Take me out to the House That Ruth Built


NEW YORK / / If you want to get a double take from a Manhattan cabdriver, climb into the back seat when snow and slush cover the streets in February and ask him to take you to Yankee Stadium.

That's what my husband and I did with our 4-year-old tee-ball player in tow, and after telling the driver our destination a second time, we were off for the Bronx.

The reason for our oddly timed trip: Yankee Stadium, the storied ballpark that opened in 1923 and has been home to 26 World Series champions, is closing after this season. The public tours that have been offered year-round will continue on designated dates through at least Sept. 19, and we wanted our son to see Monument Park and have a picture of himself in the New York Yankee dugout for posterity.

As our group of about 30 waited for our tour, we looked across the street at the cranes on the construction site of the huge new stadium. The $1.3 billion ballpark will re-create the familiar arched stone facade of the original, but the words Yankee Stadium are in large gold letters instead of blue.

Our guide, Paul Apollo, gestured at the edifice we stood beside.

"This is the House That Ruth Built," he said. "Across the street is the House That George Built."

The city and the fans will help Yankees owner George Steinbrenner pay for the new stadium, which was designed by HOK Sport, the firm responsible for Baltimore's Oriole Park at Camden Yards and Washington's Nationals Park, among others. Ticket prices for seats near home plate will cost as much as $2,500. That's for one game.

We entered the old stadium, which was extensively remodeled in the 1970s, and made our way down a dark, narrow concourse as we headed for one of the tour's highlights, Monument Park.

The small area beyond the outfield fence is lined with plaques and monuments that honor, among others, Babe Ruth, Lou Gehrig, Joe DiMaggio, Mickey Mantle and the heroes and victims of Sept. 11, 2001.

We took pictures next to the Ruth monument and paused to read the inscription on Gehrig's: "A man, a gentleman and a great ball player whose amazing record of 2,130 consecutive games should stand for all time."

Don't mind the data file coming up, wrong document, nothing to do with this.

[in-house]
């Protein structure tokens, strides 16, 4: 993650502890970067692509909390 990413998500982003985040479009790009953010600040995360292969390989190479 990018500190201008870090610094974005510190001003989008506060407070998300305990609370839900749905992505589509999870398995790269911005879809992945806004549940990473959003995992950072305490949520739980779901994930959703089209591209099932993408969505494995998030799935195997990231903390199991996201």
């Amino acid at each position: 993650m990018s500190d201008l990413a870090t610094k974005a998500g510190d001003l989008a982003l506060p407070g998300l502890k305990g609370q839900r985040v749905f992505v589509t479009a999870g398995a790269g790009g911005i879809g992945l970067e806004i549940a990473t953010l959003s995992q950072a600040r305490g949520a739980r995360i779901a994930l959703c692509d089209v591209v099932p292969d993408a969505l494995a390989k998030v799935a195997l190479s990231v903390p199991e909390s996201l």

History catches up with us all. Cal Ripken Jr. broke Gehrig's record in 1995.

As we filed out of Monument Park, relieved to know the markers would be moved to the new stadium, my husband and I saw the field as neither of us had seen it before. It was covered in snow.

Next was the Yankee dugout, where we got a player's-eye view, looking across the infield toward the famous frieze that resembles a white picket fence above the outfield stands.

I glanced around at the people in our group listening to Apollo tell tales of Yankee lore and wondered how many were thinking about what it would be like to sit there next to Derek Jeter.

Next came the inner sanctum -- the Yankee clubhouse. Check carefully when you schedule your tour, because it is not always included, and it is never included when the team is playing a home game. It is also the one place where rules prohibit not only video cameras -- which are not allowed on the tours -- but also the use of any type of camera. "Out of respect for the guys' privacy," Apollo said.

I didn't imagine the Yankees would have wanted anyone taking photos of what was inside Jason Giambi's locker over the years. Or Roger Clemens'.

In a way, the Yankee clubhouse is underwhelming. The players' simple stalls are nothing like the lavish ones that have become common, not only for professional teams but at many colleges as well. In the Yankee clubhouse, history is the interior designer.